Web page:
Back in April 2020 a Citizenlab reported on Zoom’s rather weak encryption and stated that Zoom uses the SILK codec for audio. Sadly, the article did not contain the raw data to validate that and let me look at it further. Thankfully Natalie Silvanovich from Googles Project Zero helped me out using the Frida tracing tool and provided a short dump of some raw SILK frames. Analysis of this inspired me to take a look at how WebRTC handles audio. In terms of perception, audio quality is much more critical for the perceived quality of a call as we tend to notice even small glitches. Mere ten seconds of this audio analysis were enough to set me off on quite an adventure investigating possible improvements to the audio quality provided by WebRTC. ...
webrtcH4cKS: ~ True End-to-End Encryption with WebRTC Insertable Streams
A couple of weeks ago, the Chrome team announced an interesting Intent to Experiment on the blink-dev list about an API to do some custom processing on top of WebRTC. The intent comes with an explainer document written by Harald Alvestrand which shows the basic API usage. As I mentioned in my last post, this is the sort of thing that maybe able to help add End-to-End Encryption (e2ee) in middlebox scenarios to WebRTC.
I had been watching the implementation progress with quite some interest when former webrtcHacks guest author Emil Ivov of jitsi.org reached out to discuss collaborating on exploring what this API is capable of. Specifically, we wanted to see if WebRTC Insertable Streams could solve the problem of end-to-end encryption for middlebox devices outside of the user’s control like Selective Forwarding Units (SFUs) used for media routing. ...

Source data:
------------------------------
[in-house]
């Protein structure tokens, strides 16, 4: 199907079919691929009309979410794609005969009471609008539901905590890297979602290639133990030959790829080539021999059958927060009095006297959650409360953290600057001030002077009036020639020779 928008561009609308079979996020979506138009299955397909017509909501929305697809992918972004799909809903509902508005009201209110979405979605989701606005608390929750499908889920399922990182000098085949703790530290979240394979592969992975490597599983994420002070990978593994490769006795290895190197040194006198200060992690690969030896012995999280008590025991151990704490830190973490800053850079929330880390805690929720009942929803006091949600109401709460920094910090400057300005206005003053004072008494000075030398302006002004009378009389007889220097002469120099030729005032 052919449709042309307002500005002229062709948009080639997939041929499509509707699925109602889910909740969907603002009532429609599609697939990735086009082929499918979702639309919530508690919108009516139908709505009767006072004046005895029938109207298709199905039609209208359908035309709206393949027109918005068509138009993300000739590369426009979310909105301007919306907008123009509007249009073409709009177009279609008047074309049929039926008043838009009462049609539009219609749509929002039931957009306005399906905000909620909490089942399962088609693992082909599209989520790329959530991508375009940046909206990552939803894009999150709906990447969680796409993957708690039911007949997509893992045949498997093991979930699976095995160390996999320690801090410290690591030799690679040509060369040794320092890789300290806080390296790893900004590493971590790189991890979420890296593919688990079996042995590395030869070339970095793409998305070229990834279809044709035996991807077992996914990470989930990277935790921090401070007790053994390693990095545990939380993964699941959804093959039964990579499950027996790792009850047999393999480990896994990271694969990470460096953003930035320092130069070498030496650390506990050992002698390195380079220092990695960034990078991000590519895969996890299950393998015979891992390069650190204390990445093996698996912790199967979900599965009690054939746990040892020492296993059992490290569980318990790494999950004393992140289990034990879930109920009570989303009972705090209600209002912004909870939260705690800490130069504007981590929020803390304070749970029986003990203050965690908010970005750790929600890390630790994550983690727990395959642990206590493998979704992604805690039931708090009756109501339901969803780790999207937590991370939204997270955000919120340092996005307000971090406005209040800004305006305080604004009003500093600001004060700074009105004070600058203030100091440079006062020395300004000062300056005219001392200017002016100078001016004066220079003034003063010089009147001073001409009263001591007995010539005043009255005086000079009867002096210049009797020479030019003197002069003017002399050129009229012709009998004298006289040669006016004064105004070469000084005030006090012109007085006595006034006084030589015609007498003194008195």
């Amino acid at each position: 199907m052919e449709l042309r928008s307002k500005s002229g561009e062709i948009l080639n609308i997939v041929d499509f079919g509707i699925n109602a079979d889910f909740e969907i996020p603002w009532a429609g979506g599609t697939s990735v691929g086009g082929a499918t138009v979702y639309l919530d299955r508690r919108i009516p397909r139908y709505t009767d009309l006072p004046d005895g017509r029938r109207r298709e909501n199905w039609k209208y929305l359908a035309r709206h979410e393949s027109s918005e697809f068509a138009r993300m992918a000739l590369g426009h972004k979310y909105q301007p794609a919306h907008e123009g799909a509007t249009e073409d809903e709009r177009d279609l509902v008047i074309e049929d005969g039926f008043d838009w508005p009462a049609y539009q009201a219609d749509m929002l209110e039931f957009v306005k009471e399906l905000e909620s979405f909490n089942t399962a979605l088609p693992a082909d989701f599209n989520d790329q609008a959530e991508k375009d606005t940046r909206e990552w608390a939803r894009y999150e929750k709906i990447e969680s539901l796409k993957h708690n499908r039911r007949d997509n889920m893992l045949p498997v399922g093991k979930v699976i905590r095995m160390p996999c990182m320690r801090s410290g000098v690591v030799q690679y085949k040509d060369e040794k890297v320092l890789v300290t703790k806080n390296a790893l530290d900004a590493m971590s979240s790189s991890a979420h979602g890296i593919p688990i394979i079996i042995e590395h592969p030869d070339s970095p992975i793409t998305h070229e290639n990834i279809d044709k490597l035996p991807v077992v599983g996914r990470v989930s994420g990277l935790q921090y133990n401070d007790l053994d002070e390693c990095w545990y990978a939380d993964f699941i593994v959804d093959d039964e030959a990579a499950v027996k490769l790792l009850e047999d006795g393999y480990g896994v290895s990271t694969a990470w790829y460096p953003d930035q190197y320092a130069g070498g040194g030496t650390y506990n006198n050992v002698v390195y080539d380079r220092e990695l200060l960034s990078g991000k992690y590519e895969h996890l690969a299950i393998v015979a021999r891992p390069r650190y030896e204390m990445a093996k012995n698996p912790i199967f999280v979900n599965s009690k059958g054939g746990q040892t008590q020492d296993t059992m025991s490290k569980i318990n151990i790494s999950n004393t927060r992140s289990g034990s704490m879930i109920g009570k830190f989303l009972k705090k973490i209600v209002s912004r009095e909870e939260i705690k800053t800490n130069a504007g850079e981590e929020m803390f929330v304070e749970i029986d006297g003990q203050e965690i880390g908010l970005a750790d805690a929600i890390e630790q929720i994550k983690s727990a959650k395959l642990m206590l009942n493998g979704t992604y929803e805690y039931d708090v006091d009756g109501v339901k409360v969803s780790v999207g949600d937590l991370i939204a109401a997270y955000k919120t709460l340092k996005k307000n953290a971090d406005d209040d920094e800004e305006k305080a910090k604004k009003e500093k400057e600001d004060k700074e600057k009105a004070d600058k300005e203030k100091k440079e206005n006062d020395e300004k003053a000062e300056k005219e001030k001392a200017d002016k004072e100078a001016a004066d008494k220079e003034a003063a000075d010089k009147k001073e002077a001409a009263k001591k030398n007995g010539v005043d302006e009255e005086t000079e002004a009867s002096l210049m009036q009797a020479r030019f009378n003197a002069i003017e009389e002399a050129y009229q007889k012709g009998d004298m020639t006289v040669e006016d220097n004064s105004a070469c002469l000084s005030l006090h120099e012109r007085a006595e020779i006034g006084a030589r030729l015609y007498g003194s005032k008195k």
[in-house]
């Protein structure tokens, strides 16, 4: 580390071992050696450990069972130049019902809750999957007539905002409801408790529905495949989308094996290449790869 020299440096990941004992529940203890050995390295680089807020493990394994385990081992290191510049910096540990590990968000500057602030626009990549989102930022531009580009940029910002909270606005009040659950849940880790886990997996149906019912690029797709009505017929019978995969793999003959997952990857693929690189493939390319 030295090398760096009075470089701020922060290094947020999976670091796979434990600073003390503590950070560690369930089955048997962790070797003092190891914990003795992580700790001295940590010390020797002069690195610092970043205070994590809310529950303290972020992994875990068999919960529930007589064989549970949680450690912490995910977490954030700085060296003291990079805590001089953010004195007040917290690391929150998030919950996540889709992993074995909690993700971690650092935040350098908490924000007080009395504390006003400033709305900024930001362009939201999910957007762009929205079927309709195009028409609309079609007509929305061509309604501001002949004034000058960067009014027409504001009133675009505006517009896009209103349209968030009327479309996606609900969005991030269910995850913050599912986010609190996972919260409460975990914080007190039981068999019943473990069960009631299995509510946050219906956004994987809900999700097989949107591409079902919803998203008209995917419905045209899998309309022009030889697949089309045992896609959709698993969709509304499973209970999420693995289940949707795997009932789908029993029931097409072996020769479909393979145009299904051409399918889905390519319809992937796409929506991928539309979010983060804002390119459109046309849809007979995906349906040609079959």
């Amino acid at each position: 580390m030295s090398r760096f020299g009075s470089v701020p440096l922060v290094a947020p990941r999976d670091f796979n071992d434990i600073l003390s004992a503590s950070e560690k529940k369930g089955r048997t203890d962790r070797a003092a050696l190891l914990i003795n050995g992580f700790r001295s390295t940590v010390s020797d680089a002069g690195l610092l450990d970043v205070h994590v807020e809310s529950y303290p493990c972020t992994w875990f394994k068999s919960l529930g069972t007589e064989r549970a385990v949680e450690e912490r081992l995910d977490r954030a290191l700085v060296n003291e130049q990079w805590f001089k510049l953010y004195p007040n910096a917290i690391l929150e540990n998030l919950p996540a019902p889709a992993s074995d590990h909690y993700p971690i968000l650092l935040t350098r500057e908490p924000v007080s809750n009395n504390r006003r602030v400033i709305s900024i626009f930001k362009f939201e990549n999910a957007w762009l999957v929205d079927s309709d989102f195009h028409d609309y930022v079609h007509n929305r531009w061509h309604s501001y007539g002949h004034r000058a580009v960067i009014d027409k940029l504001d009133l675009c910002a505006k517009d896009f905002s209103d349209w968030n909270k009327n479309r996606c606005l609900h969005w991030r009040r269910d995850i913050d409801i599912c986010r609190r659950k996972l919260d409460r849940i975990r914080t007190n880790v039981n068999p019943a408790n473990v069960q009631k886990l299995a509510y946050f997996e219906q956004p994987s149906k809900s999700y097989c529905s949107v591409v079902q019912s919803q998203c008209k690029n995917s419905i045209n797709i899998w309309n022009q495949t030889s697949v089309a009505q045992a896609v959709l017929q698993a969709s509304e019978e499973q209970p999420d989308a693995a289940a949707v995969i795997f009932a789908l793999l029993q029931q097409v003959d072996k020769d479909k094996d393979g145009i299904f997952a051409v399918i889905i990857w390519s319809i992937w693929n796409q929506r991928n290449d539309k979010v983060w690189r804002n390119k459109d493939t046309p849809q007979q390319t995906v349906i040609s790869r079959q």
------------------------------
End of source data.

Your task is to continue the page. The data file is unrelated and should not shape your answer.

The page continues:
Time for another opinionated post. This time on… end-to-end encryption (e2ee). Zoom apparently claims it supports e2ee while it can not satisfy that promise. Is WebRTC any better?
Zoom does not have End to End Encryption
Let’s get to the bottom of things fast: Boo Zoom!
I reviewed how Zoom’s implements their web client last year.
I’m not really surprised of their general lack of e2ee given that their web client did not provide any encryption on top of TLS or WebRTC’s DataChannel. For reasons we will discuss below, this means they weren’t doing any obvious e2ee there. ...
webrtcH4cKS: ~ Not a Guide to SDP Munging
SDP has been a frequent topic, both here on webrtcHacks as well as in the discussion about the standard itself. Modifying the SDP in arcane ways is referred to as SDP munging. This post gives an introduction into what SDP munging is, why its done and why it should not be done. This is not a guide to SDP munging.
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webrtcH4cKS: ~ Is everyone switching to Unified Plan?
Editor’s Note: This post was originally published on October 23, 2018. Zoom recently started using WebRTC’s DataChannels so we have added some new details at the end in the DataChannels section.
Zoom has a web client that allows a participant to join meetings without downloading their app. Chris Koehncke was excited to see how this worked (watch him at the upcoming KrankyGeek event!) so we gave it a try. It worked, removing the download barrier. The quality was acceptable and we had a good chat for half an hour. ...